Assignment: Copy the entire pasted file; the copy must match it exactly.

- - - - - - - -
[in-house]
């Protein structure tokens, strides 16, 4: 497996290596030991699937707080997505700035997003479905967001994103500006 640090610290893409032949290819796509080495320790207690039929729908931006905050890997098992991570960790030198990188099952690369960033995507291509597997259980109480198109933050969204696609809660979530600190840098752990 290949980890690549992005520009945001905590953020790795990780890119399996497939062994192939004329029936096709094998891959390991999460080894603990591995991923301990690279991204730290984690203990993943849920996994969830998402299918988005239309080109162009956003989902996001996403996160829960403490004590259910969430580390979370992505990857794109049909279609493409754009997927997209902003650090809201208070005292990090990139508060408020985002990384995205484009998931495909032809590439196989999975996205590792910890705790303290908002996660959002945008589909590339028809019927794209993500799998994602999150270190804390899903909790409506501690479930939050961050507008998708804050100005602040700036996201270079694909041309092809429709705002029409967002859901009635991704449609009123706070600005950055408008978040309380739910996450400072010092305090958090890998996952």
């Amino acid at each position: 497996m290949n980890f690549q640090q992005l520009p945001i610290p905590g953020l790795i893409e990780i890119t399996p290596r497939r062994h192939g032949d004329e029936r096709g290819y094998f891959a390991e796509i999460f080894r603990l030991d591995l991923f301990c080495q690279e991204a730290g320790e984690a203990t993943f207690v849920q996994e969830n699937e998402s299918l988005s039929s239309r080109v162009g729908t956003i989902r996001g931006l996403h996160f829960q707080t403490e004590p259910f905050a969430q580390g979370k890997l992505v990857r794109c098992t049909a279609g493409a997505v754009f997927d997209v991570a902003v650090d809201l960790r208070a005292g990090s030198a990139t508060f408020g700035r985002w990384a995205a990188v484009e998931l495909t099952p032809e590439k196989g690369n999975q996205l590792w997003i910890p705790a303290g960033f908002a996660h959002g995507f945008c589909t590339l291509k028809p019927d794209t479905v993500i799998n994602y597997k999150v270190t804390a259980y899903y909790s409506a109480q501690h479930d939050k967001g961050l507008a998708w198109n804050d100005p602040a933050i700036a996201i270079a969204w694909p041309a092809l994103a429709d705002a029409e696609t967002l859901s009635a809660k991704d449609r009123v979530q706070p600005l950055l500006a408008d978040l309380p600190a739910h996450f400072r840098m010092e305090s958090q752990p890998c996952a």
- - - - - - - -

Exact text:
[in-house]
């Protein structure tokens, strides 16, 4: 497996290596030991699937707080997505700035997003479905967001994103500006 640090610290893409032949290819796509080495320790207690039929729908931006905050890997098992991570960790030198990188099952690369960033995507291509597997259980109480198109933050969204696609809660979530600190840098752990 290949980890690549992005520009945001905590953020790795990780890119399996497939062994192939004329029936096709094998891959390991999460080894603990591995991923301990690279991204730290984690203990993943849920996994969830998402299918988005239309080109162009956003989902996001996403996160829960403490004590259910969430580390979370992505990857794109049909279609493409754009997927997209902003650090809201208070005292990090990139508060408020985002990384995205484009998931495909032809590439196989999975996205590792910890705790303290908002996660959002945008589909590339028809019927794209993500799998994602999150270190804390899903909790409506501690479930939050961050507008998708804050100005602040700036996201270079694909041309092809429709705002029409967002859901009635991704449609009123706070600005950055408008978040309380739910996450400072010092305090958090890998996952």
């Amino acid at each position: 497996m290949n980890f690549q640090q992005l520009p945001i610290p905590g953020l790795i893409e990780i890119t399996p290596r497939r062994h192939g032949d004329e029936r096709g290819y094998f891959a390991e796509i999460f080894r603990l030991d591995l991923f301990c080495q690279e991204a730290g320790e984690a203990t993943f207690v849920q996994e969830n699937e998402s299918l988005s039929s239309r080109v162009g729908t956003i989902r996001g931006l996403h996160f829960q707080t403490e004590p259910f905050a969430q580390g979370k890997l992505v990857r794109c098992t049909a279609g493409a997505v754009f997927d997209v991570a902003v650090d809201l960790r208070a005292g990090s030198a990139t508060f408020g700035r985002w990384a995205a990188v484009e998931l495909t099952p032809e590439k196989g690369n999975q996205l590792w997003i910890p705790a303290g960033f908002a996660h959002g995507f945008c589909t590339l291509k028809p019927d794209t479905v993500i799998n994602y597997k999150v270190t804390a259980y899903y909790s409506a109480q501690h479930d939050k967001g961050l507008a998708w198109n804050d100005p602040a933050i700036a996201i270079a969204w694909p041309a092809l994103a429709d705002a029409e696609t967002l859901s009635a809660k991704d449609r009123v979530q706070p600005l950055l500006a408008d978040l309380p600190a739910h996450f400072r840098m010092e305090s958090q752990p890998c996952a």